A recently-released report by the U.S. Government Accountability Office found that as college tuition costs soared between 2007 and 2012, demand for federal student loans increased more than 300 percent.
Imagine a day without adjunct faculty. Many colleges and universities would effectively shut down. Somewhere between 70-75% of the academic workforce in higher education is not tenured or on track for tenure. Most of those people fall into the category of adjunct.
The Connecticut Department of Children and Families held a full-day forum on Wednesday about domestic minor sex trafficking. The aim was to raise awareness of the issue and to strengthen partnerships across the state to combat the victimization of children. Keynote speaker Audrey Morrissey shared her experience as a survivor of the commercial sex industry, and discussed her work teaching young girls how to avoid her fate.
The 40th session of the Yale Model United Nations is underway in New Haven. Nearly 1,700 high school students from as far away as New Zealand have been immersing themselves in the Model U.N. experience, taking advantage of the plethora of speeches, classes and other activities happening this weekend.
A former Central Connecticut State University student who triggered a campus lockdown and massive response by the SWAT team was set to be arraigned today in New Britain Superior Court on breach of peace and trespassing charges.
David Kyem, 21, wore a costume with a mask and BB handgun on campus November 4. Officials locked down the school for three hours. His case was continued to February 27.
Eighty-six current and former members of the Sigma Phi Epsilon fraternity at Yale University are being sued over an accident at a Yale-Harvard football game in 2011. Nancy Berry, 30, of Salem, Massachusetts, was killed after being struck by a rental truck that was heading to the fraternity’s tailgating party outside the Yale Bowl. Lawyers for Barry’s family and another woman who was injured in the accident sued the fraternity members late last month.
It's been two years since the in-state tuition law went into effect. It benefits students without legal status who have graduated from a Connecticut high school. The young people who fought for the in-state tuition law for undocumented students are launching a new campaign. Their new goal is to help these students access financial aid.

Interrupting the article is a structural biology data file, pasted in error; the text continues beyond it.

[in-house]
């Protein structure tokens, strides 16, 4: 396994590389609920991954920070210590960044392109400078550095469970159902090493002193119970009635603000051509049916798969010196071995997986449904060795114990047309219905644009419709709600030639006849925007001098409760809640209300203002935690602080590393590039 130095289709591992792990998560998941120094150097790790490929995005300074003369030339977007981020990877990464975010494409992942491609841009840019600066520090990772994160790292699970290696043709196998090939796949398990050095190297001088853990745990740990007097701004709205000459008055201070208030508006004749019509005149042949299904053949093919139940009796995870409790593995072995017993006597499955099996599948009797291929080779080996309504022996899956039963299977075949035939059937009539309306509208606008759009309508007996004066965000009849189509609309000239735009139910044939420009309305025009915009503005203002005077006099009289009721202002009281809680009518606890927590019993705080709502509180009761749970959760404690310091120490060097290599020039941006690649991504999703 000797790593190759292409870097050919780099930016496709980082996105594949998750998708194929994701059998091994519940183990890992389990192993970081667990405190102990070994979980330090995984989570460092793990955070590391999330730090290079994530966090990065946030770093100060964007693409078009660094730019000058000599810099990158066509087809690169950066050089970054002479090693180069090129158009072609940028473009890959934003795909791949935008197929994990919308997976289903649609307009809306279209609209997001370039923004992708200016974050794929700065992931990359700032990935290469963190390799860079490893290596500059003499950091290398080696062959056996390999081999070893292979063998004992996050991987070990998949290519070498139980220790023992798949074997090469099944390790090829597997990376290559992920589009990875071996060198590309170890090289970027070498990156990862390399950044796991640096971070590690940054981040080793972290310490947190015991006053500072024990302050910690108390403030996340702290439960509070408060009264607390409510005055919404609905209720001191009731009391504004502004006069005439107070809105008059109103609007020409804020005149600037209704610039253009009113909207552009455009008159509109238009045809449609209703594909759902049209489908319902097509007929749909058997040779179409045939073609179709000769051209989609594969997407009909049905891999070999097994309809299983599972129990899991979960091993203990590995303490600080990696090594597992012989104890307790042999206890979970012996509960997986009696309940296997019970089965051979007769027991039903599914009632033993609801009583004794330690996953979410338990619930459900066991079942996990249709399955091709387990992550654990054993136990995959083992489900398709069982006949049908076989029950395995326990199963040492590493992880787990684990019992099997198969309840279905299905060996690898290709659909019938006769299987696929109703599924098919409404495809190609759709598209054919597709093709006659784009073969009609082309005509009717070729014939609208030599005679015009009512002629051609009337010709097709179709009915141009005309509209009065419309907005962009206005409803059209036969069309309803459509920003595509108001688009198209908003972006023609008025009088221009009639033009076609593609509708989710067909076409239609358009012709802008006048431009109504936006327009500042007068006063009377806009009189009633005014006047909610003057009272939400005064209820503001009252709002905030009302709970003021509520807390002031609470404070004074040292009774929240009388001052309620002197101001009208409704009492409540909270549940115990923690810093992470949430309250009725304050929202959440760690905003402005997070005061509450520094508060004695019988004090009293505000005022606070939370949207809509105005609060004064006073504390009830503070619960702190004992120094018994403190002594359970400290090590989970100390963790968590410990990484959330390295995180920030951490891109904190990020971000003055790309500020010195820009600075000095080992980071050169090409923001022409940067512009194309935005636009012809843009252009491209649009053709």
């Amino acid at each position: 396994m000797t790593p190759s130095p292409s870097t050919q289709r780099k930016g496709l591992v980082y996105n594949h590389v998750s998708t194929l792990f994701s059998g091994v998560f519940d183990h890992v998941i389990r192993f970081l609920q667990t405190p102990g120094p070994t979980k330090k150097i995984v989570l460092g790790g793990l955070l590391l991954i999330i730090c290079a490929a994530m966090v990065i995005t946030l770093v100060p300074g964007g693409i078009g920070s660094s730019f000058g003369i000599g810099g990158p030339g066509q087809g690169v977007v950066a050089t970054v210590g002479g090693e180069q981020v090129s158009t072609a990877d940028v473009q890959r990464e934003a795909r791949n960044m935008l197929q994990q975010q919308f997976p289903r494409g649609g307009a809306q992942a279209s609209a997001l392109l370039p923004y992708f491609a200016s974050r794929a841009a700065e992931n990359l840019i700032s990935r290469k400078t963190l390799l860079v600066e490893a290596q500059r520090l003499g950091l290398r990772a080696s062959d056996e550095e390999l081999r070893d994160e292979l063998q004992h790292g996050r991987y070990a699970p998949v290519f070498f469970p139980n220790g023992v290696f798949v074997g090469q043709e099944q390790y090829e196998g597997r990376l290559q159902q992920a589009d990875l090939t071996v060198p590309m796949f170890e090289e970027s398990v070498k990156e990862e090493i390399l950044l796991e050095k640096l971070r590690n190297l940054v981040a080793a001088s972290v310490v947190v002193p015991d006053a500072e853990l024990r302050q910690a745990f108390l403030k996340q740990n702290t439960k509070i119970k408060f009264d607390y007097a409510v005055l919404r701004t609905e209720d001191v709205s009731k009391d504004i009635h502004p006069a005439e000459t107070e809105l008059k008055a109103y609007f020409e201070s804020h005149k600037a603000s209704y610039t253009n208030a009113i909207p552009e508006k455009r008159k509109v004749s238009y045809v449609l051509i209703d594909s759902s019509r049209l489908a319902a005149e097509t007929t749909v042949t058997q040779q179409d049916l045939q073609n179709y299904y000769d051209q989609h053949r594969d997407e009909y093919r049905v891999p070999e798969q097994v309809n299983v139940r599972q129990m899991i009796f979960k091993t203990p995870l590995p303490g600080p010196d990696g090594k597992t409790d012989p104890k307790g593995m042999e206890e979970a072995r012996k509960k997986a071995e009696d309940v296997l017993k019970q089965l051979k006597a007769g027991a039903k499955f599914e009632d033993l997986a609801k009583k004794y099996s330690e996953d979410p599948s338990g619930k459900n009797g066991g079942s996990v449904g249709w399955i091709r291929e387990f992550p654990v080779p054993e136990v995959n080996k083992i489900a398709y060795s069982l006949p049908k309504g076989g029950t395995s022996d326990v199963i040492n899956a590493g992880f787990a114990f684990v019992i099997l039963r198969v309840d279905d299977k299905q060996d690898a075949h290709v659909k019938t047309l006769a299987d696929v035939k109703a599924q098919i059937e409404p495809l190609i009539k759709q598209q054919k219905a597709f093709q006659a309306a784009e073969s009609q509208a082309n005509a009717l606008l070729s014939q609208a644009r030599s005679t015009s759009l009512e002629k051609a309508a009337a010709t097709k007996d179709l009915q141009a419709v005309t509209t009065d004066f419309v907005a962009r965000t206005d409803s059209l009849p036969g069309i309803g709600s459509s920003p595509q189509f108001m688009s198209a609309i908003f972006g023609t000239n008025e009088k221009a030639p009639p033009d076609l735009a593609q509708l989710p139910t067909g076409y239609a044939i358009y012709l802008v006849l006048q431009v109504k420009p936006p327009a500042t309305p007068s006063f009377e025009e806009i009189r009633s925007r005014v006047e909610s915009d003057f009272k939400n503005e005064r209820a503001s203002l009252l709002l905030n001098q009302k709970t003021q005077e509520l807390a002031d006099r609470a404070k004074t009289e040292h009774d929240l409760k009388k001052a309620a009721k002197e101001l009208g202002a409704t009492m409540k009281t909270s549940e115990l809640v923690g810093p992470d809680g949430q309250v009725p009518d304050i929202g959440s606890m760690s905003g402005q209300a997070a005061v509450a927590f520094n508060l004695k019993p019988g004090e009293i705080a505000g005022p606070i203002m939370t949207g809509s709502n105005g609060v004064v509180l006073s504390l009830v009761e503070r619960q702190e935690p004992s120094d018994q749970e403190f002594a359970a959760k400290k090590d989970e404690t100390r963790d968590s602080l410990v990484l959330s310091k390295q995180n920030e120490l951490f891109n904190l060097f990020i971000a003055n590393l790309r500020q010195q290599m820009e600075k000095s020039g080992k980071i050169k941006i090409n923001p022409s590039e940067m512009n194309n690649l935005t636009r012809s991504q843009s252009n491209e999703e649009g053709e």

U.S. Senators Richard Blumenthal and Charles Schumer said over the weekend they had been informed by the Federal Railroad Administration that it would begin procedures this year to establish a rule regarding installation of video cameras on trains.
The devices could be installed in train cars to record unsafe behavior by drivers. Outward-facing cameras would scan the tracks. The National Transportation Safety Board has been urging the railroad administration to increase the use of safety cameras for several years.
With mental health issues at the forefront of local and national discussion, the phrase "the mentally ill" has become commonplace in media headlines. But does it really belong there -- or anywhere, for that matter? We talk with Tufts Medical Center’s Psychiatrist-in-Chief about the importance of the words we use when talking about mental illness.
The transition from high school to college is tough for anyone. But if you’re the first in your family to go to school, you’re a trailblazer and have a whole other set of challenges. From knowledge of the college application process, to financial aid, to campus life, there are more hurdles to get past when you’re the first to go through it.
On this episode of Where We Live we’re joined by a panel of first-generation college students, both past and present to share their stories. Are you a first-generation college student? We want to hear your story!
Governor Dannel Malloy announced an appointment Wednesday to a newly-created cabinet level position within his administration advocating on behalf of the state’s disability community.
Jonathan Slifka will be responsible for increasing outreach on behalf of the governor and executive branch agencies to people with disabilities, in order to provide policy and practical recommendations for advocacy and employment programs.